Scientists still have a lot to learn and discover about the mysterious celestial objects known as black holes. These cosmic bodies are known for absorbing everything as they form. Still, an old theory says that black holes have another purpose for advanced alien civilizations.
A hypothesis proposed by British physicist Roger Penrose back in 1969 suggests that a black hole could produce energy by bringing an object towards its ergosphere, which is placed at the outer layer of the black hole’s event horizon. It was speculated that aliens could use these spaces objects to generate energy. By 1971, physicist Yakov Zel’dovich suggested that Penrose’s theory could be tested in a more practical experiment.
Now, researchers from the University of Glasgow’s School of Physics and Astronomy have made some progress in testing both Penrose and Zel’dovich’s theories. Rather than twisting light waves as the latter hypothesis suggested, the scientists twisted sound waves because of its low-frequency source and also because it is easier to test.
Shifting the Frequency
Their aim was to listen for a certain change in frequency and amplitude of the sound waves as it moves through the disc via the doppler effect. The experts found that there was a 30 percent increased amplitude compared to the original.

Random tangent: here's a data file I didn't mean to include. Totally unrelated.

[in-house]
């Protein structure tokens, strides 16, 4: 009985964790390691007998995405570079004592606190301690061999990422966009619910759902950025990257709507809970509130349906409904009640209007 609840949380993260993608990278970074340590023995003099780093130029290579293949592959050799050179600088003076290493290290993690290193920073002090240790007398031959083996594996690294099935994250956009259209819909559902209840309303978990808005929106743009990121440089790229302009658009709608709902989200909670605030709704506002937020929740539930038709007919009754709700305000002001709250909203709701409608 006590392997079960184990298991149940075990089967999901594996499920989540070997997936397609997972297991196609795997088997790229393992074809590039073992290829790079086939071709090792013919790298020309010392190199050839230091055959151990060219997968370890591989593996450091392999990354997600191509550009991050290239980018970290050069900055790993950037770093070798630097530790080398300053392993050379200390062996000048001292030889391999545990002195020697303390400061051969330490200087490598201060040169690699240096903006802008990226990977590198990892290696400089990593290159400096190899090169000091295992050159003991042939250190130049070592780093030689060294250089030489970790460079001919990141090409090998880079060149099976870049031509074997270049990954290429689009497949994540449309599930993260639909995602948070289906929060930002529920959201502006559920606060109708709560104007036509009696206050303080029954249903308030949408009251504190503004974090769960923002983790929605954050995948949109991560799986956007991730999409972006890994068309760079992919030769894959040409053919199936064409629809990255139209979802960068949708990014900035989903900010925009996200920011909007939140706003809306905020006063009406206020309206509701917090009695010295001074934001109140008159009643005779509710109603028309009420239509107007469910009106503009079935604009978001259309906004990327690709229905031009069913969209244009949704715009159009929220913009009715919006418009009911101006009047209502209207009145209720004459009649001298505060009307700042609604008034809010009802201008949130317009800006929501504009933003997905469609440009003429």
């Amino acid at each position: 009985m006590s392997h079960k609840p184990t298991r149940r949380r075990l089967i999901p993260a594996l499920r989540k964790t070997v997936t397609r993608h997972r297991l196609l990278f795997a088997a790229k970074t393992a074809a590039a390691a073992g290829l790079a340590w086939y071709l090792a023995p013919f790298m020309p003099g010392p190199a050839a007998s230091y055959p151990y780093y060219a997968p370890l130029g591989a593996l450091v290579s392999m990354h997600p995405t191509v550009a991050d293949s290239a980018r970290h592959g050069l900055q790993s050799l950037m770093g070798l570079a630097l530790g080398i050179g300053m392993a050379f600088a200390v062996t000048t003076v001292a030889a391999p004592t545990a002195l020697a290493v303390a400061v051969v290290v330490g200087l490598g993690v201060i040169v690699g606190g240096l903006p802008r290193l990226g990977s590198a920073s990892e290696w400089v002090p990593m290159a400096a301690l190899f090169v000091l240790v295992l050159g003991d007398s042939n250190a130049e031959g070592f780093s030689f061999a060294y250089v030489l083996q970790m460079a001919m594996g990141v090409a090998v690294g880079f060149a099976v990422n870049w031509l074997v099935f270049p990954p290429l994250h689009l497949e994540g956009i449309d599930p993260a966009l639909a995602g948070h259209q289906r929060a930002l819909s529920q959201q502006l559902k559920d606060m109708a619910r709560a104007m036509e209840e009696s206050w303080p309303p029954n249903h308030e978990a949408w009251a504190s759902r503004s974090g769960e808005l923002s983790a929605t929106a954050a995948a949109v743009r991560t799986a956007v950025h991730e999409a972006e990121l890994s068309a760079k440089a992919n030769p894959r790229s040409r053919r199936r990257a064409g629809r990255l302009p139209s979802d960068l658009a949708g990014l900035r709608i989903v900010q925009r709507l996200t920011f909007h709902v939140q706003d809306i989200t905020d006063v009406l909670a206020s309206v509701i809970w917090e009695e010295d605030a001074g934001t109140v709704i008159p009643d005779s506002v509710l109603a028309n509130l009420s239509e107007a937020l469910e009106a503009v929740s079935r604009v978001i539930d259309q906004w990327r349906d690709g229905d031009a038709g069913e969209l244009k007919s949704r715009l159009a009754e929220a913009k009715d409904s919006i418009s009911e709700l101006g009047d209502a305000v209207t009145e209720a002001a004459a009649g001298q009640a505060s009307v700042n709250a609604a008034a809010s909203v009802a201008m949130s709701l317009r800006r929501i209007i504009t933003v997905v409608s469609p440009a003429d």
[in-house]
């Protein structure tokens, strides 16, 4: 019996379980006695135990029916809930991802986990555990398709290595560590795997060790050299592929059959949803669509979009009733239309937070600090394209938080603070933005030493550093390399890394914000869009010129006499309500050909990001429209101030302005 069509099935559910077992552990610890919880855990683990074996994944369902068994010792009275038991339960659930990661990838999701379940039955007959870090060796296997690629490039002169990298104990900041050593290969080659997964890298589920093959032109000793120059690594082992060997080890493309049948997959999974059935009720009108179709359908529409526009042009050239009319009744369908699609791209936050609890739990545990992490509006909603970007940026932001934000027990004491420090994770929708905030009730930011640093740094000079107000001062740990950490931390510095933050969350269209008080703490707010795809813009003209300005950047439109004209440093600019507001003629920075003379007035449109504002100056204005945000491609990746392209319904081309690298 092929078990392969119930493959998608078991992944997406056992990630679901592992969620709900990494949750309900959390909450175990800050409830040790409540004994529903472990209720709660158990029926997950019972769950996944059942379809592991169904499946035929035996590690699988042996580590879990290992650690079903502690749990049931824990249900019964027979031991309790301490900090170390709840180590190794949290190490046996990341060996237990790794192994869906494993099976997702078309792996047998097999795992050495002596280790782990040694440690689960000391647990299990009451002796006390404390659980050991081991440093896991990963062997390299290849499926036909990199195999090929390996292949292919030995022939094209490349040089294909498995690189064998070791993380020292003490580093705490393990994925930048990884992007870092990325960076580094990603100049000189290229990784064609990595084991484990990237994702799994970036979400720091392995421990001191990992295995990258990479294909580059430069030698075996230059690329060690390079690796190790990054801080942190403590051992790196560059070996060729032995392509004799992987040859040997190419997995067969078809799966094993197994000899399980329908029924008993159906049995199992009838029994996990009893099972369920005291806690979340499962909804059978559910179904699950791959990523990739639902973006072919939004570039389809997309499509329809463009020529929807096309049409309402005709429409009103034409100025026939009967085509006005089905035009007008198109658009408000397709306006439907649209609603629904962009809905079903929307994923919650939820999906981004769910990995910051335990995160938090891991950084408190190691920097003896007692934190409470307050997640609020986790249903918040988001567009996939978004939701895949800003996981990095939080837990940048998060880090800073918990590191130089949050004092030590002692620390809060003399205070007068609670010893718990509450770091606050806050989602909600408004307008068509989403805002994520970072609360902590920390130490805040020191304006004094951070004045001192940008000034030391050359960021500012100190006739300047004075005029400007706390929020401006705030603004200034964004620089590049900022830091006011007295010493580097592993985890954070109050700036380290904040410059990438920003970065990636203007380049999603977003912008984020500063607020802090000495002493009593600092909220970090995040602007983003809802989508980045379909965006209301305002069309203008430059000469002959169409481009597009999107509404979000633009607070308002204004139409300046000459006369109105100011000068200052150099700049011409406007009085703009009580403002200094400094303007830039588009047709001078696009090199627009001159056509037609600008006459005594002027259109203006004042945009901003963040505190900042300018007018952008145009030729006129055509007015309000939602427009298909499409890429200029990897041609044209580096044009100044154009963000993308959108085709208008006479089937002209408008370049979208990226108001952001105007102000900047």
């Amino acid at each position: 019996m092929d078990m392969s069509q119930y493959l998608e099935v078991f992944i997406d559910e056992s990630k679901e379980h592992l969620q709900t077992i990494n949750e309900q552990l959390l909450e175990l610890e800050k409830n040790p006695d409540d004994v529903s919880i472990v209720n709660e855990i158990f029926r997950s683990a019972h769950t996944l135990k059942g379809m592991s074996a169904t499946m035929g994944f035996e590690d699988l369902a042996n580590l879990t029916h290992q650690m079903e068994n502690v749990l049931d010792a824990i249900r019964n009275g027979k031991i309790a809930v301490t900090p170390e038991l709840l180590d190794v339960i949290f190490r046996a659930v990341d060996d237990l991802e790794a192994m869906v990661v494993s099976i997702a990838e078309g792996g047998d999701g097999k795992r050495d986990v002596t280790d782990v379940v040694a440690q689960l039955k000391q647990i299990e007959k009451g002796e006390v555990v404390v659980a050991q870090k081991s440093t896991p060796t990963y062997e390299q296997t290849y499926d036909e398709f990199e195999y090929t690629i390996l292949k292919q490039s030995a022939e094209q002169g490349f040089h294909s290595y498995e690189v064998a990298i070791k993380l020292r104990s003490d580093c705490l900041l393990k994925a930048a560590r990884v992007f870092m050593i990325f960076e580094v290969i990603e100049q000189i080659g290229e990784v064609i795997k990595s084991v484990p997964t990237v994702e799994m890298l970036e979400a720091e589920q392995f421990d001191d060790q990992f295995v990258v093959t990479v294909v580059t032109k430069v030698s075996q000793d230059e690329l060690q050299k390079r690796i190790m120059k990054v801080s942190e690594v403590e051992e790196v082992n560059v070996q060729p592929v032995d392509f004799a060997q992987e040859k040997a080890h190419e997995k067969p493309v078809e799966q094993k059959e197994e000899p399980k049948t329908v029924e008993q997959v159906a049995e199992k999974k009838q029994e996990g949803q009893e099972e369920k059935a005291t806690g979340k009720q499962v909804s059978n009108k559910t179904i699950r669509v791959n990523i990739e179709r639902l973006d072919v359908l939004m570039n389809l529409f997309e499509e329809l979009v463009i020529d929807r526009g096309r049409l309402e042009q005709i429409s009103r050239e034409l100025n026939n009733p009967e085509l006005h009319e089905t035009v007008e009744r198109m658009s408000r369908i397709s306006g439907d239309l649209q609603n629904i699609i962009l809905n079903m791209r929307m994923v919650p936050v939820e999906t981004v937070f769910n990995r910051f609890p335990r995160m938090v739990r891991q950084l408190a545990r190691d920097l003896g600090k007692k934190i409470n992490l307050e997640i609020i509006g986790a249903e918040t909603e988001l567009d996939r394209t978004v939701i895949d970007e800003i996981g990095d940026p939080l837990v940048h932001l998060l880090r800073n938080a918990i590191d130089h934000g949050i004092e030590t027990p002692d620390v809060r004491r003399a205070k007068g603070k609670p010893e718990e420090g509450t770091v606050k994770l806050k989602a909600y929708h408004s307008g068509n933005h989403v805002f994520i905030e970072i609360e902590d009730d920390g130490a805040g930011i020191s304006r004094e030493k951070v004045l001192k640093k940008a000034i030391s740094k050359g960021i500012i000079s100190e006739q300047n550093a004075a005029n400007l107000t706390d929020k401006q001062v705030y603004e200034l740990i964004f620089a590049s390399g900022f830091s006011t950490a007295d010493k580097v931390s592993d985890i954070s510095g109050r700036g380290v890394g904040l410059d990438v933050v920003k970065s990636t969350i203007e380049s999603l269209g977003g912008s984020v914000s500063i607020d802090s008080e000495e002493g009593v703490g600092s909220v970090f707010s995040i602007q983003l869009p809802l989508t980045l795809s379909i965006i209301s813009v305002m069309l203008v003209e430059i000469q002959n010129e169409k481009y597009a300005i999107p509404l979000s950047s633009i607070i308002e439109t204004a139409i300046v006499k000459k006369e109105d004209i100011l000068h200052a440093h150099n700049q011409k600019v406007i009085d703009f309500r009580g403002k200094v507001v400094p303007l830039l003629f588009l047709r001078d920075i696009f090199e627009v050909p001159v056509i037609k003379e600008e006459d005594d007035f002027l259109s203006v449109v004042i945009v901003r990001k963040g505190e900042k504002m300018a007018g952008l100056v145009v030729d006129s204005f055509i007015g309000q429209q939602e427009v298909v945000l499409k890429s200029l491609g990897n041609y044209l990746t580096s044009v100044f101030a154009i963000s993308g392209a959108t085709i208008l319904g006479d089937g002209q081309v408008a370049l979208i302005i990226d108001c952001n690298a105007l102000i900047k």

Lead author Marion Cromb said: “What’s happening is that the frequency of the sound waves is Doppler-shifted to zero as the spin speed increases. When the sound starts back up again, it’s because the waves have been shifted from a positive frequency to a negative frequency. Those negative-frequency waves are capable of taking some of the energy from the spinning foam disc, becoming louder in the process – just as Zel’dovich proposed in 1971.”
Previously, NASA’s Chandra X-ray Observatory was able to capture a flare-up emitted by the black hole and its companion star known as MAXI J1820+070, located 10,000 light-years away from Earth. The black hole boasts a mass of eight times than that of the Sun, and researchers have labeled it as a stellar-mass black hole, which is the outcome of a dying star that collapsed on itself.